## Classification

Cylindrical

## Graticule

Meridians: Equally spaced straight parallel lines half as long
as the Equator.

Parallels: Equally spaced straight parallel lines, perpendicular
to and having the same spacing as the meridians.

Poles: Straight lines equal in length to the Equator.

Symmetry: About any meridian or the Equator.

## Features

This is a projection onto a cylinder tangent at the Equator.
Distortion of both shape and area increases with distance from the
Equator. Scale is true along all meridians (i.e., it is equidistant)
and the Equator and is constant along any parallel and along the parallel
of opposite sign.

## Parallels

For cylindrical projections, only one standard parallel is specified.
The other standard parallel is the same latitude with the opposite
sign. For this projection, the standard parallel is by definition
fixed at 0º.

## Remarks

This projection, like the more general Equidistant Cylindrical,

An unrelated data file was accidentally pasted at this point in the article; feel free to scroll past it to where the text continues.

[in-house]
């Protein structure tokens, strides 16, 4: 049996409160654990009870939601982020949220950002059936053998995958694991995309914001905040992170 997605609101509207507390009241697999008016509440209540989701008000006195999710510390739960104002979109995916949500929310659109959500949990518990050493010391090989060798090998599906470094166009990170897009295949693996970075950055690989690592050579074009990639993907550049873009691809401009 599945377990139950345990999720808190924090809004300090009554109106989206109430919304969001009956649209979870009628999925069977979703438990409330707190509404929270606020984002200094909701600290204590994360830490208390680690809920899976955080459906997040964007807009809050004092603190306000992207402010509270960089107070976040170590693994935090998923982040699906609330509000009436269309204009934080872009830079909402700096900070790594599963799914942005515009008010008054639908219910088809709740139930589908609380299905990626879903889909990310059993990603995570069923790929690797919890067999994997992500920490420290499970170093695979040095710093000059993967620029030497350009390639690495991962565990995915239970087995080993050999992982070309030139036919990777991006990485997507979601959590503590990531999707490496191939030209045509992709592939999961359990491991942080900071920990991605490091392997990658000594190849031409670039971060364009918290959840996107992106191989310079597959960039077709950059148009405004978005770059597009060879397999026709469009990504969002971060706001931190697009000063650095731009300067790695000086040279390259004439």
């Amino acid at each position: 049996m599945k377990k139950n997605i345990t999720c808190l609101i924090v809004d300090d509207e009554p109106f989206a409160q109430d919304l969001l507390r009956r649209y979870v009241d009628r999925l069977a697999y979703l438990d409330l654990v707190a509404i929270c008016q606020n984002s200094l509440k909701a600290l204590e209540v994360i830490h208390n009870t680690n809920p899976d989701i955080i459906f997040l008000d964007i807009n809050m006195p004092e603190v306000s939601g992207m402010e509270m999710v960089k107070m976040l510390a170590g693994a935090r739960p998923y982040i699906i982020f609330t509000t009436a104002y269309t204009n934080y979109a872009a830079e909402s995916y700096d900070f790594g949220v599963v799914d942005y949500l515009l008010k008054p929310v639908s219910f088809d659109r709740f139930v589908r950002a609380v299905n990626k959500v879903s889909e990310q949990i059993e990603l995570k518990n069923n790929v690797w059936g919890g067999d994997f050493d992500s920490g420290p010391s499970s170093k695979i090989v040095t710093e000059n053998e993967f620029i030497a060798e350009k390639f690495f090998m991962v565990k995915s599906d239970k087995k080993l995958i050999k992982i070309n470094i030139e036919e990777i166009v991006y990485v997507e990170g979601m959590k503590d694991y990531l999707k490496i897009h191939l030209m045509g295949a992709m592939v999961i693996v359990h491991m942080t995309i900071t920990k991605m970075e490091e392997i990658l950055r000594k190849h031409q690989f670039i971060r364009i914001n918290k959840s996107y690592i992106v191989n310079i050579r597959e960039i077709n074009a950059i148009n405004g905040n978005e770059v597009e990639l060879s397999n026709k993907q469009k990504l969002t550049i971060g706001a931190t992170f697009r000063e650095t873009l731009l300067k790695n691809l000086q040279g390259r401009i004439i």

is credited to Marinus of Tyre, thought to have invented it about
A.D. 100. It may, in fact, have been originated by Erastosthenes,
who lived approximately 275–195 B.C. The Plate Carrée
has the most simply constructed graticule of any projection. It was
used frequently in the 15th and 16th centuries and is quite common
today in very simple computer mapping programs. It is the simplest
and limiting form of the Equidistant Cylindrical projection. Another
name for the Plate Carrée projection is the Simple Cylindrical.
Its transverse aspect is the Cassini projection.

## Example

landareas = shaperead('landareas.shp','UseGeoCoords',true);
axesm ('pcarree', 'Frame', 'on', 'Grid', 'on');
geoshow(landareas,'FaceColor',[1 1 .5],'EdgeColor',[.6 .6 .6]);
tissot;